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Located in the middle of the Columbia River, Strawberry Island features a number of hiking trails that go to various viewpoints around the island. At least one of these points is known to have been used by the Lewis & Clark expedition.
The island has a few trees on it, but mostly it is open grassland. Therefore, if it is a cloudless day it will be very hot here on the island. Come prepared for the heat.
The trails are gravel in places, and in other places simply packed dirt, or mowed grass.
Restrooms are located at the east end of the city ball fields, or on the south side of the island near the turn around for the paved road that comes from the west side of the island.
The trails here are quite an intricate network, but none of the distances are really that far, and it is after all an island. Therefore, you can't really get that lost here. Most trail intersections have signs indicating which direction to go.
It is also possible to navigate the trail system using local land marks, as Beacon Rock and other large landmarks are very close to the island and quite visible from most locations.
A number of benches have been built at various locations, so you don't have to worry about where to sit to have lunch or rest your legs.
The trails on the island are a partnership between the city of North Bonneville, the US Army Corps of Engineers, and the US Forest Service. The web site below is for the city of North Bonneville, who is probably your best bet in terms of who to contact about these trails. However, the city trail system of North Bonneville that is featured on their web site does NOT include the Strawberry Island trails. The two are separate trail systems.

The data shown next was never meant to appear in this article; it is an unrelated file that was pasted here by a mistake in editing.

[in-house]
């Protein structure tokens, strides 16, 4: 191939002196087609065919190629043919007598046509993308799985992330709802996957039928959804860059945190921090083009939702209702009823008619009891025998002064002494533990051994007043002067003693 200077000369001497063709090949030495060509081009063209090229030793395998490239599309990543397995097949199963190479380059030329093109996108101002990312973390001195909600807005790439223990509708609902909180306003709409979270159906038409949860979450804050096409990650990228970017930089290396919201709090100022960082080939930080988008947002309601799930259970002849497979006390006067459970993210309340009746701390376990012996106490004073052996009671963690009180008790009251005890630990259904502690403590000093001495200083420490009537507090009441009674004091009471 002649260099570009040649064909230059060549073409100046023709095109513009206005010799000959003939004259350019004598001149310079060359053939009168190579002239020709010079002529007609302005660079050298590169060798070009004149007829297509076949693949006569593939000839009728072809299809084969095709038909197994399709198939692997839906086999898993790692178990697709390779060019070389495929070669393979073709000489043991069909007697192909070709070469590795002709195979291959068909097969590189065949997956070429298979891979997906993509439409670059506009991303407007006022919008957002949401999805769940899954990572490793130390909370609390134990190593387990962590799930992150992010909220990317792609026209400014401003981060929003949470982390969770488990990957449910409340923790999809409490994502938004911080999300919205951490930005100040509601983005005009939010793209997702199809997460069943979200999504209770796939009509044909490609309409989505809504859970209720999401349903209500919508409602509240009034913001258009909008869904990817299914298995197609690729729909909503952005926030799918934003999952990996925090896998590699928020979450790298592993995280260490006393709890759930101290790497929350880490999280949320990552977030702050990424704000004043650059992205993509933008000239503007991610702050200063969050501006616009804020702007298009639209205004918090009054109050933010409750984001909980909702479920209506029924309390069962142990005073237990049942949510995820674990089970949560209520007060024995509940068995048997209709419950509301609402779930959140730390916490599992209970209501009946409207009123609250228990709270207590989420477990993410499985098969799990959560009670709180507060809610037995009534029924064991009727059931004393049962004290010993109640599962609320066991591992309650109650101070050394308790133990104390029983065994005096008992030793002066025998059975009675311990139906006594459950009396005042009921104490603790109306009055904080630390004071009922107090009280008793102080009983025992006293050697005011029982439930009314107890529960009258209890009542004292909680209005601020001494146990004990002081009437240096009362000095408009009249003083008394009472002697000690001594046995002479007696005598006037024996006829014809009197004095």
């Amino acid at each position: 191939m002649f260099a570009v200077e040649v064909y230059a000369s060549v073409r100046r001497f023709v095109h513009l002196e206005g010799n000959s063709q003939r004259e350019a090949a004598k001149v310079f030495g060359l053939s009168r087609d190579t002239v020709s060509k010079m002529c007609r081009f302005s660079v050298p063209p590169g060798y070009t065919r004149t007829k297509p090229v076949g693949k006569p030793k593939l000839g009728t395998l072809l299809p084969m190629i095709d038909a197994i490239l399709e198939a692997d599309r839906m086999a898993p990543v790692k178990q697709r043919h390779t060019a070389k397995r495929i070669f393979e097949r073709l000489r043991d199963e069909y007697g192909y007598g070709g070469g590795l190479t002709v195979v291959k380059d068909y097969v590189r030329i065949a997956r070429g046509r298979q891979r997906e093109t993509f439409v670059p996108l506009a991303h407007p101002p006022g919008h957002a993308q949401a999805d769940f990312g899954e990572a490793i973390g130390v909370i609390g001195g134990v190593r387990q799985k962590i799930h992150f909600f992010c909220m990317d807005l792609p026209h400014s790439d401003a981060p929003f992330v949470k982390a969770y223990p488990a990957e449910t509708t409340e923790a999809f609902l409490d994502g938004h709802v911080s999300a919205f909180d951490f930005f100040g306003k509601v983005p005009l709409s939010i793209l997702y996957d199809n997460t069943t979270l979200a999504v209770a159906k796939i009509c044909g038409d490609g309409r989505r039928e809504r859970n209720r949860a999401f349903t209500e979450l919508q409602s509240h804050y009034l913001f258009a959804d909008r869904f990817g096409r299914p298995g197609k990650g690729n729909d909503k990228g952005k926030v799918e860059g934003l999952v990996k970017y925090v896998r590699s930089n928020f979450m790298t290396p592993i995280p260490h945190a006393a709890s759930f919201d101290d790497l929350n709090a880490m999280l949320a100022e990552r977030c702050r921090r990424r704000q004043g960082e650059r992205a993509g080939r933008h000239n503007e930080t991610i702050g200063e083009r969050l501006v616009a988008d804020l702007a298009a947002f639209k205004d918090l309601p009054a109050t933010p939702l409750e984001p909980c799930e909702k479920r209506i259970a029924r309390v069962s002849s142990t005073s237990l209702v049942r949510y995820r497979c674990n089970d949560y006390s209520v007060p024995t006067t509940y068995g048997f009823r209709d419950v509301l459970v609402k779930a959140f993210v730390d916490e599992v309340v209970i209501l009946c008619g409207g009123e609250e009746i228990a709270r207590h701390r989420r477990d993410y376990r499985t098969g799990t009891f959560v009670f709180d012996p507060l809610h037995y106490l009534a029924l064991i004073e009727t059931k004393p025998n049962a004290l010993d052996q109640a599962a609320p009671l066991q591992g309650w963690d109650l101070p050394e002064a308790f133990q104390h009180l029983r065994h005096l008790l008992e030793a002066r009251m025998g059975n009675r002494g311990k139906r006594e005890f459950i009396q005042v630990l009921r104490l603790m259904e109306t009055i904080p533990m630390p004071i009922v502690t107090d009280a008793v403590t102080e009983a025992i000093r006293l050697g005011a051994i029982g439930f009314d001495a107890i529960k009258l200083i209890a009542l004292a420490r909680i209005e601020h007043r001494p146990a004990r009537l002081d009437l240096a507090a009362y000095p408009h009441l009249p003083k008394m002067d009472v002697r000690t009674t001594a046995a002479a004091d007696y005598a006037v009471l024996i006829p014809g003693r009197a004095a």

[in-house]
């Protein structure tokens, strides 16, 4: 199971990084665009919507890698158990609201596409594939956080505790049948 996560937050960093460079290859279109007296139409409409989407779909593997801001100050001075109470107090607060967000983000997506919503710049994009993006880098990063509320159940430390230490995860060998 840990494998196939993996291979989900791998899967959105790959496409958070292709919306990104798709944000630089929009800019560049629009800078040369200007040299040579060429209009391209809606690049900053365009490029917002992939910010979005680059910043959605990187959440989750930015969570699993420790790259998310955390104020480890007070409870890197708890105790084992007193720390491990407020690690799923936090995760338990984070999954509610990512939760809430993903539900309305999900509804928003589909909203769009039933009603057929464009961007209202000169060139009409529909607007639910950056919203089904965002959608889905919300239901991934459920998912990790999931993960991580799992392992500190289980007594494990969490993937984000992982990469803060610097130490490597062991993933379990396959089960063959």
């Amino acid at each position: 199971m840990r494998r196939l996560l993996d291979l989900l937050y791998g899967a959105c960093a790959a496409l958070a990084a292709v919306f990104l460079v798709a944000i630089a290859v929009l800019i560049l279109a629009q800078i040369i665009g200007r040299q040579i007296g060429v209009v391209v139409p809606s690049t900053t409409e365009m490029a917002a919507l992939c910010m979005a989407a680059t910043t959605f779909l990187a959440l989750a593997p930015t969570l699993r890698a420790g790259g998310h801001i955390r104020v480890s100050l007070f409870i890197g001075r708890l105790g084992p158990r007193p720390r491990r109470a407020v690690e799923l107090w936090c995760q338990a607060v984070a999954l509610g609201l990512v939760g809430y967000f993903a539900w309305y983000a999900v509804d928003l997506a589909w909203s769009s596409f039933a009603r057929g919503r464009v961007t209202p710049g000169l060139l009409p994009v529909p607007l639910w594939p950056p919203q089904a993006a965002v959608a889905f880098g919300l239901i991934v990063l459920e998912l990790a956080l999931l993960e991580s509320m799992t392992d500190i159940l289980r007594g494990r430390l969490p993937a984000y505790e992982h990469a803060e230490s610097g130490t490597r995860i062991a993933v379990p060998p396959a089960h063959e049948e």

I have also created a travelogue of photos from the island trail system so that you can have a more complete view of the island and its trails.
Updated Sep 24, 2009
There are two Bonneville dams. One you reach from the Oregon side and one from the Washington side. We visited from the Washington side. Despite the fact that the Chinook Salmon were running it was a quiet day, with few people. The dam on the Washington side was the second one of the two built and is larger. We were a little late for the free dam tour, but having seen them elsewhere it was enough to look at the giant turbines from the viewing gallery.
More what we were hoping to see was the fish ladders. We spent quite abit of time watching the fish fight the current and jump up the ladders. Then we went in to the viewing area and were able to watch them continue on their way up the river. There is a biologist who sits and counts every single fish passing by and accumulates totals of the different species. The day we were there in Sept 15,000 Chinook passed by. The fish who find their way up the Washington fish ladders continue on their way up the river. Those who find their way to the Oregon side are caught in the hatchery there.
Written Aug 8, 2009